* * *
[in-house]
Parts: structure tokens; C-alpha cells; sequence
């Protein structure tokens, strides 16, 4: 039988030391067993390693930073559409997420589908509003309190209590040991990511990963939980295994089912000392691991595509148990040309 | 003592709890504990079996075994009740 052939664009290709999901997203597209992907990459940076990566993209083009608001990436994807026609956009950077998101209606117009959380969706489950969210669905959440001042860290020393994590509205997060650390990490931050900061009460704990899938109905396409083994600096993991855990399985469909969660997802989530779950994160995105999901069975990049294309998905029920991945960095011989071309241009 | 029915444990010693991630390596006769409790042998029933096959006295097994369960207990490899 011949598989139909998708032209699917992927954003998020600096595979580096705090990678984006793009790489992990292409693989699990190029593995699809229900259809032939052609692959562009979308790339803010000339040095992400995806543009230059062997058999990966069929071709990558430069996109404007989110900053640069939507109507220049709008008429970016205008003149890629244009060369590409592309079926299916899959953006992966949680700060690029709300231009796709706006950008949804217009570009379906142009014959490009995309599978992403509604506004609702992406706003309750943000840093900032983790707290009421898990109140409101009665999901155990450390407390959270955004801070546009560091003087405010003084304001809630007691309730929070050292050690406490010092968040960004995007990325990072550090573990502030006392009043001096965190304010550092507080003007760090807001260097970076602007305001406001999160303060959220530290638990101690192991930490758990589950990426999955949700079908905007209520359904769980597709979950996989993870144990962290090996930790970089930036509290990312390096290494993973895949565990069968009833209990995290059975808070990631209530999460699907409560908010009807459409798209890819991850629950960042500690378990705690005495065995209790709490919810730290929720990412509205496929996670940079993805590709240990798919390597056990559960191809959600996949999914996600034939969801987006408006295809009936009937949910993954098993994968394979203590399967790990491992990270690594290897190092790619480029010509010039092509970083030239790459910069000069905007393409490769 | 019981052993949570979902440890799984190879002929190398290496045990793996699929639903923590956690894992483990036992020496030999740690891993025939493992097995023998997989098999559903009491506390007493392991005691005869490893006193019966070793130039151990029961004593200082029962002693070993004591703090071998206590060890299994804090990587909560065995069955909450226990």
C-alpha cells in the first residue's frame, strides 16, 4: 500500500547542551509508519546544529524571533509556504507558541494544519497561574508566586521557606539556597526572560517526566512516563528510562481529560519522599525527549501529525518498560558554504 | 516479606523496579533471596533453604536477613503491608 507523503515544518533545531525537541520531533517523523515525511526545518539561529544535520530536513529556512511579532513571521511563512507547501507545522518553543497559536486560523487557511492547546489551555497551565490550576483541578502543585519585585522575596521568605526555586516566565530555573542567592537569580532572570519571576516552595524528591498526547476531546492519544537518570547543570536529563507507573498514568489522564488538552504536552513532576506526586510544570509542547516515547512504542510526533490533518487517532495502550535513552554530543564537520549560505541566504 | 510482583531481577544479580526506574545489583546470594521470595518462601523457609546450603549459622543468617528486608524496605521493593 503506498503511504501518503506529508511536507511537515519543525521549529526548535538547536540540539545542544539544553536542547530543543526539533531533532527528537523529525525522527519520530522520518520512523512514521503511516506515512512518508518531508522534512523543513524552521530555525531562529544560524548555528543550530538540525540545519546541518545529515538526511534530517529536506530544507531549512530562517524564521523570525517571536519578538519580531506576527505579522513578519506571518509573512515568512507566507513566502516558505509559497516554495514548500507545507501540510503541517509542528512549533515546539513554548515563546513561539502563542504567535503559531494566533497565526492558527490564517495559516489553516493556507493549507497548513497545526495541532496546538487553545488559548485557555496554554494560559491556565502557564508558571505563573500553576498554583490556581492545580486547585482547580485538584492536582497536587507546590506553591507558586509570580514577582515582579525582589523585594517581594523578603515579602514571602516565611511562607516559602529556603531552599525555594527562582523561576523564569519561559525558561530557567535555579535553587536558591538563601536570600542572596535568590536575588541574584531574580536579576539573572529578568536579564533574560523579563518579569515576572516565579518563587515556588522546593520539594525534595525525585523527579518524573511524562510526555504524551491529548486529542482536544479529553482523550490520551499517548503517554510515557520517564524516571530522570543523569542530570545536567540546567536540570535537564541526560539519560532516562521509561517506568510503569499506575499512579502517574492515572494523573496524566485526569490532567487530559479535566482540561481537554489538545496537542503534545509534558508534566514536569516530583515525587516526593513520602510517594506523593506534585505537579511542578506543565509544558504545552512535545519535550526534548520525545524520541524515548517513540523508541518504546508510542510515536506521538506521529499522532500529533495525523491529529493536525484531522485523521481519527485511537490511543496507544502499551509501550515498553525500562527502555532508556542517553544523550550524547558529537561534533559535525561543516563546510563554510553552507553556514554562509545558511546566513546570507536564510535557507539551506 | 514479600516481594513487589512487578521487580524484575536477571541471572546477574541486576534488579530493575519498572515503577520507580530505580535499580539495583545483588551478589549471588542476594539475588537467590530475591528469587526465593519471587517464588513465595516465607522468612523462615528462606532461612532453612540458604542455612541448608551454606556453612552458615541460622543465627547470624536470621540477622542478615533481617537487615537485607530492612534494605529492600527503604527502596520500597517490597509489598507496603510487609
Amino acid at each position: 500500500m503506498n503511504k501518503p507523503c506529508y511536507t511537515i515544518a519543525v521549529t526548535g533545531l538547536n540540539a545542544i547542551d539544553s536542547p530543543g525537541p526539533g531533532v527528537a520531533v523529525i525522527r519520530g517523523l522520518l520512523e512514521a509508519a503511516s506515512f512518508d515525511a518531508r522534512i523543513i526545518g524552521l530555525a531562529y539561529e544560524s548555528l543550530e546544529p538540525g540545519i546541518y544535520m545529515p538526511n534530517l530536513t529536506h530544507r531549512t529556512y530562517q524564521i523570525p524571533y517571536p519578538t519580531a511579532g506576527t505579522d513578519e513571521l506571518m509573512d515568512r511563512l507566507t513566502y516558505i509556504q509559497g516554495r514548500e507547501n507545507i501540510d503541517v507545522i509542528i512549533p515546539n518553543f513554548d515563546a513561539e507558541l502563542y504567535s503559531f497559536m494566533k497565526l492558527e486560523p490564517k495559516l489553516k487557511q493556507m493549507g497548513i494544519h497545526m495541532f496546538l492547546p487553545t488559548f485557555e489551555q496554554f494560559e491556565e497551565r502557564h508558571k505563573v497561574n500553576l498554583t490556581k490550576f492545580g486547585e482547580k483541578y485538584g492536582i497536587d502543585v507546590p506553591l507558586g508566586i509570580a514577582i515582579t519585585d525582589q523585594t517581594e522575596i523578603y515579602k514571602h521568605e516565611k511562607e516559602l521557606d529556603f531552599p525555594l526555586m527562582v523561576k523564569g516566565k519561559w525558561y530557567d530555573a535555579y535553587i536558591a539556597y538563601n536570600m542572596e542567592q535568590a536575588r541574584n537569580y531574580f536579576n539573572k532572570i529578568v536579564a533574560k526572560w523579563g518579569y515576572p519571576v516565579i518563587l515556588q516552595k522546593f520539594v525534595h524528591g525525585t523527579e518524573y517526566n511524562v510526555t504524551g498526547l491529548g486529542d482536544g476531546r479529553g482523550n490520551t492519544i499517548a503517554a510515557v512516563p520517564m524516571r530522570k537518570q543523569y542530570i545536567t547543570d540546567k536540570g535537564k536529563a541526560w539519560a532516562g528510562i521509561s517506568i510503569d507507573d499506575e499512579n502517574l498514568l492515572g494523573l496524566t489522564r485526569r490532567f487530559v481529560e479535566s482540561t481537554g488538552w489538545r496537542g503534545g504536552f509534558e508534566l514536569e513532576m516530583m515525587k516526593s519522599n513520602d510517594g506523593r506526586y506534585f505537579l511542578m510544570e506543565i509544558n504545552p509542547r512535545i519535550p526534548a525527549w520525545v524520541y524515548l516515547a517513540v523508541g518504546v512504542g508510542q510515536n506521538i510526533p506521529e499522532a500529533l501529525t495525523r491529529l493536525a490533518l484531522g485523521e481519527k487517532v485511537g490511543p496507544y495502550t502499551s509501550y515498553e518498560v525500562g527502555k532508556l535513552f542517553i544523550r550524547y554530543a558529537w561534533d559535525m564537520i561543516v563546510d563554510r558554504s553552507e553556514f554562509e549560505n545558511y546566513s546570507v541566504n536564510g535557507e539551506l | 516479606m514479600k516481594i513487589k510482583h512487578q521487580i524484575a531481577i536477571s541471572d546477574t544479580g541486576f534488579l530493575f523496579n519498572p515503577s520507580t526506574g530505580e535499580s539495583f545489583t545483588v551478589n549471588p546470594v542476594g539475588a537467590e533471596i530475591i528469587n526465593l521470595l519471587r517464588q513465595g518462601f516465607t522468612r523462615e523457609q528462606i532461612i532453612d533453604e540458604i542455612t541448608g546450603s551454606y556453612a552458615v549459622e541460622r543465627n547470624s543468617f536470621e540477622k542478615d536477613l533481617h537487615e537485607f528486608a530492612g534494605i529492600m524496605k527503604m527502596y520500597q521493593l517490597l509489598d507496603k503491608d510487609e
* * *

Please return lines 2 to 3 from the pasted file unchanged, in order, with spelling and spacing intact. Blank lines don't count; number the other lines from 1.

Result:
Parts: structure tokens; C-alpha cells; sequence
């Protein structure tokens, strides 16, 4: 039988030391067993390693930073559409997420589908509003309190209590040991990511990963939980295994089912000392691991595509148990040309 | 003592709890504990079996075994009740 052939664009290709999901997203597209992907990459940076990566993209083009608001990436994807026609956009950077998101209606117009959380969706489950969210669905959440001042860290020393994590509205997060650390990490931050900061009460704990899938109905396409083994600096993991855990399985469909969660997802989530779950994160995105999901069975990049294309998905029920991945960095011989071309241009 | 029915444990010693991630390596006769409790042998029933096959006295097994369960207990490899 011949598989139909998708032209699917992927954003998020600096595979580096705090990678984006793009790489992990292409693989699990190029593995699809229900259809032939052609692959562009979308790339803010000339040095992400995806543009230059062997058999990966069929071709990558430069996109404007989110900053640069939507109507220049709008008429970016205008003149890629244009060369590409592309079926299916899959953006992966949680700060690029709300231009796709706006950008949804217009570009379906142009014959490009995309599978992403509604506004609702992406706003309750943000840093900032983790707290009421898990109140409101009665999901155990450390407390959270955004801070546009560091003087405010003084304001809630007691309730929070050292050690406490010092968040960004995007990325990072550090573990502030006392009043001096965190304010550092507080003007760090807001260097970076602007305001406001999160303060959220530290638990101690192991930490758990589950990426999955949700079908905007209520359904769980597709979950996989993870144990962290090996930790970089930036509290990312390096290494993973895949565990069968009833209990995290059975808070990631209530999460699907409560908010009807459409798209890819991850629950960042500690378990705690005495065995209790709490919810730290929720990412509205496929996670940079993805590709240990798919390597056990559960191809959600996949999914996600034939969801987006408006295809009936009937949910993954098993994968394979203590399967790990491992990270690594290897190092790619480029010509010039092509970083030239790459910069000069905007393409490769 | 019981052993949570979902440890799984190879002929190398290496045990793996699929639903923590956690894992483990036992020496030999740690891993025939493992097995023998997989098999559903009491506390007493392991005691005869490893006193019966070793130039151990029961004593200082029962002693070993004591703090071998206590060890299994804090990587909560065995069955909450226990």